Strengthening America’s healthcare system: 5 tips from the UAB doctor – News

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Reforming the payment model UAB’s Comprehensive Urban Underserved and Rural Experience is designed to do exactly that. By providing support, training, clinical experience and other resources specifically for medical students who want to pursue a career in primary care and practice in underserved areas, the program is developing a future generation of primary care physicians. The program supports and hopes to grow pipeline programs that reach students in college, high school and even earlier to build interest in primary care and family medicine. Looking at the business side of American health care, Asif emphasized the importance of moving from a fee-for-service model to a capitated or value-based model.

In Alabama and elsewhere, a shortage of primary care physicians halts the access to timely care.  Growing the primary care pipeline

“Access to health care is a major issue,” Asif said. “Some of the things we need to think about are how we can increase the pipeline of folks who are able to increase access and the pipeline of primary care providers.” Irfan Asif, M.D., shares tools that can positively change the landscape of American health care.Nationwide, the overburdening of the health care system, particularly in rural or urban underserved areas, makes it more difficult for patients to access timely, high-quality care. Last month, Irfan Asif, M.D., professor and chair of the University of Alabama at Birmingham Department of Family and Community Medicine and associate dean for Primary Care and Rural Health in the UAB Heersink School of Medicine, shared strategies with “The Hill,” a Washington D.C.-based media company, for improving access to health care in the United States.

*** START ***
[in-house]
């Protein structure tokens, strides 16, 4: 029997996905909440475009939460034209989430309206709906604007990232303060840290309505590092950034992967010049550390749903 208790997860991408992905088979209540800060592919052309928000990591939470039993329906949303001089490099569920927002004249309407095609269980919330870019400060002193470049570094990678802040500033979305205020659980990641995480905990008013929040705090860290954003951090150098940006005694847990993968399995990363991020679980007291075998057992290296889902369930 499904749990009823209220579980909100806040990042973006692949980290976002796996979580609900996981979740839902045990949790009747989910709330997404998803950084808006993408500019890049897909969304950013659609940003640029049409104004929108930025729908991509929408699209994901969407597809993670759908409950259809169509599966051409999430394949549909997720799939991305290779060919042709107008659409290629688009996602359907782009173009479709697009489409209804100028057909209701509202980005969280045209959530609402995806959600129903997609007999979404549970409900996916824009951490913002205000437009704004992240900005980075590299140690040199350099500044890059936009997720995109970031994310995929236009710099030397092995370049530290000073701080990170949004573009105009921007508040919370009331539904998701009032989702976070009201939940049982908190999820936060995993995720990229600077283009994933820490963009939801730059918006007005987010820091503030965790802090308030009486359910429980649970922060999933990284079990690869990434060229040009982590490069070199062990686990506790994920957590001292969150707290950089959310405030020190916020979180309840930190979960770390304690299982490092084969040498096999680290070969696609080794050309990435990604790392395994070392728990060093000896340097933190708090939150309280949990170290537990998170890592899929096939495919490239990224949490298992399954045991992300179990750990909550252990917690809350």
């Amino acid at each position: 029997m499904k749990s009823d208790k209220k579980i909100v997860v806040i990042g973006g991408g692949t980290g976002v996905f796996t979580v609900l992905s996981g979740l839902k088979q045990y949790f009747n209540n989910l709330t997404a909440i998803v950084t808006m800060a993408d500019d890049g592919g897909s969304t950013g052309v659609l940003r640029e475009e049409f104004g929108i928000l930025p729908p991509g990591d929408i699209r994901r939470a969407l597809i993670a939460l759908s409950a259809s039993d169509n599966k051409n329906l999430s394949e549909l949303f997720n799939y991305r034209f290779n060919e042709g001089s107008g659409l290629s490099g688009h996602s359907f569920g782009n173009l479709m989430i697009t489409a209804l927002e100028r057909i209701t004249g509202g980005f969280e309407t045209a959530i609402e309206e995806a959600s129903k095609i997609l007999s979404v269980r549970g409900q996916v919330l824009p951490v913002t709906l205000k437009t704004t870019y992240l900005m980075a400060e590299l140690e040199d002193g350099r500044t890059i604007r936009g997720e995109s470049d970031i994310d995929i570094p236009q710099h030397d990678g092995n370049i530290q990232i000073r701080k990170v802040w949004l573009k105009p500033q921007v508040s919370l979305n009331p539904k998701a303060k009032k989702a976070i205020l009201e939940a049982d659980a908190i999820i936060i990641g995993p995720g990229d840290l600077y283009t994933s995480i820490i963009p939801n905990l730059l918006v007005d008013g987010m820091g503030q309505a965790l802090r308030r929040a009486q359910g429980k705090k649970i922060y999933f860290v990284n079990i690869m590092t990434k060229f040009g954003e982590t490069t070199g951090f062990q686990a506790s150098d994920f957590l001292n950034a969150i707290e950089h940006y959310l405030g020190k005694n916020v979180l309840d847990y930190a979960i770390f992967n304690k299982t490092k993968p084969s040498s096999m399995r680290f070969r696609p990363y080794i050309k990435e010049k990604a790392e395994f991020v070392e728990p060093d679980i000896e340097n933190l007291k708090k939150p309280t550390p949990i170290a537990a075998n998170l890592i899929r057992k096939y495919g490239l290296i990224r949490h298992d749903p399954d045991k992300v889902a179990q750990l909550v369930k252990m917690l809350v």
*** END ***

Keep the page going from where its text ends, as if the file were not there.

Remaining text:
Utilizing digital tools Although COVID stretched and reshaped the health care workforce, Asif points to an increase in the use of telemedicine as a silver lining. Capitated or value-based payment systems, Asif says, might compel more physicians to pursue primary care and family medicine as specialties, helping to address current shortages of primary care providers in the United States.

“If we have a fee-for-service model, we are not actually incentivizing providers to prevent disease, and we are incentivizing people to go into professions where they are treating disease rather than trying to prevent it,” Asif said. “We need a system where primary care is incentivized. I think that is the backbone of what we need to work toward.” In a capitated model, providers are paid a fixed amount per patient by an insurer or physician’s association, regardless of how often that patient seeks care. In a value-based model, providers are paid based on improvement in patient health outcomes and the quality of care they provide.

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